1809 Elk River Intruders
The Cherokee Land Session of 1806 resulted in a rash of new settlements in the newly-ceded territory, which included much of present-day Giles County, but continued to exclude most of the southwest quadrant still untreated with the Chickasaw. Nevertheless, many of the settlers were westward of the Congressional Reservation Line, resulting in a number of clashes between soldiers and settlers, the latter known as Intruders. (1)
Although the following is a compiled list and does not specify the settlement, a variety of records document that at least some of these men had settled in what would become Giles county rather than Alabama. Other sources (2) indicate that the first round-up by soldiers in 1809 netted 166 settlers, of whom 93 were from the Simms Settlement. As can be seen from the list that follows, a number of Giles countians were among those corraled by Meigs' soldiers, although many other intruders were not rounded up (estimated at 2,250 by Simms' Settlemeent petitioners in 1810). By September of the following year, at least 49 of the original Simms settlers, including five widows, had returned when 466 men and women petitioned the President to permit them to remain on their improvements pending the signing of a treaty with the Chickasaws (See 1810 Simms'es Settlement Petition)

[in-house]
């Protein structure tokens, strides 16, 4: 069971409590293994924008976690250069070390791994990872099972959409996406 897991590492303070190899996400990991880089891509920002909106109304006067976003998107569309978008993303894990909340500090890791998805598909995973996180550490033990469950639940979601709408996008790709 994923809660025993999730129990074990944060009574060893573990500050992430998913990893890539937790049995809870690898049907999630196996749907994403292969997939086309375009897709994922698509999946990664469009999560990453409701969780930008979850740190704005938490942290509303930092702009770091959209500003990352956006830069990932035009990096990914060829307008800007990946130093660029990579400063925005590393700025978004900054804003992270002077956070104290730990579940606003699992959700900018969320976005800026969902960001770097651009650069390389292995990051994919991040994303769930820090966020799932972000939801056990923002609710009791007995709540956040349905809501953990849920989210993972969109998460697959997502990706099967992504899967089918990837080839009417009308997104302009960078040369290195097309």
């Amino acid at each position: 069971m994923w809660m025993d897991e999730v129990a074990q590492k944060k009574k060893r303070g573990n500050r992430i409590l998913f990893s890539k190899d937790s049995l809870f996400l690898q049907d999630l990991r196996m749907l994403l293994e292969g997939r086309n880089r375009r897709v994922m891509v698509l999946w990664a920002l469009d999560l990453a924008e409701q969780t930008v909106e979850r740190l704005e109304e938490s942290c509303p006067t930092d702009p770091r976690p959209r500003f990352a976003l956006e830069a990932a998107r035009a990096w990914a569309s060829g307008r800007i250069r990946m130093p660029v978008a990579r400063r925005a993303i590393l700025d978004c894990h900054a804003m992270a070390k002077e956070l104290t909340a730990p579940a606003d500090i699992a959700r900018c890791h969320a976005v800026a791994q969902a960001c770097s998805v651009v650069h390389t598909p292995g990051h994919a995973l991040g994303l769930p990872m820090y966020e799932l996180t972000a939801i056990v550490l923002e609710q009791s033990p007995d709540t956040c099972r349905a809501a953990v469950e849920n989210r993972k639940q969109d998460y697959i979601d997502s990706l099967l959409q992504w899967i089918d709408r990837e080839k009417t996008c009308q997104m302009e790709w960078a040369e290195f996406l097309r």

Many of these names and those on the 1810 Elk River Intruder Petition are also on the 1812 Giles county tax list, and a sampling has been indicated by the use of the symbol after the name.
Intruders List, 1809
(List of those removed from Chickasaw Indian Lands)
Ref: Record Group 75, Cherokee Indian Agency, Tennessee Records, National Archives)
Wm. Bradley Jr. Wido.
Wm . Bradley Sr. Wido
George Brown Jr.
George. Brown Sr.
John Wm. Gray
Wm. Greehaws Jnr.
Anne Greene Wido.
Wm. Hatton Wido.
Wm. Hood Jr.
Wm. Hood Sr.
David Norris Wido.
Keziah Sims Wido.
Lully Williams Wido.
(1) See The Early History and Boundaries of Giles for more detailed and History of the Intruders for more details about the Intruders.
(2) "Sims Settlement, Our Squatter Ancestors, 1806-1818," Ruth Dixon, Bob Priest, P. 5; and Settlers And Intruders On Cherokee Indian Lands, 1801-1816 by Janell Swearingen, 1989
The second source above includes transcriptions from what appear to be several original lists. Those lists differ in a number of respects from this compiled list, and some of those differences follow: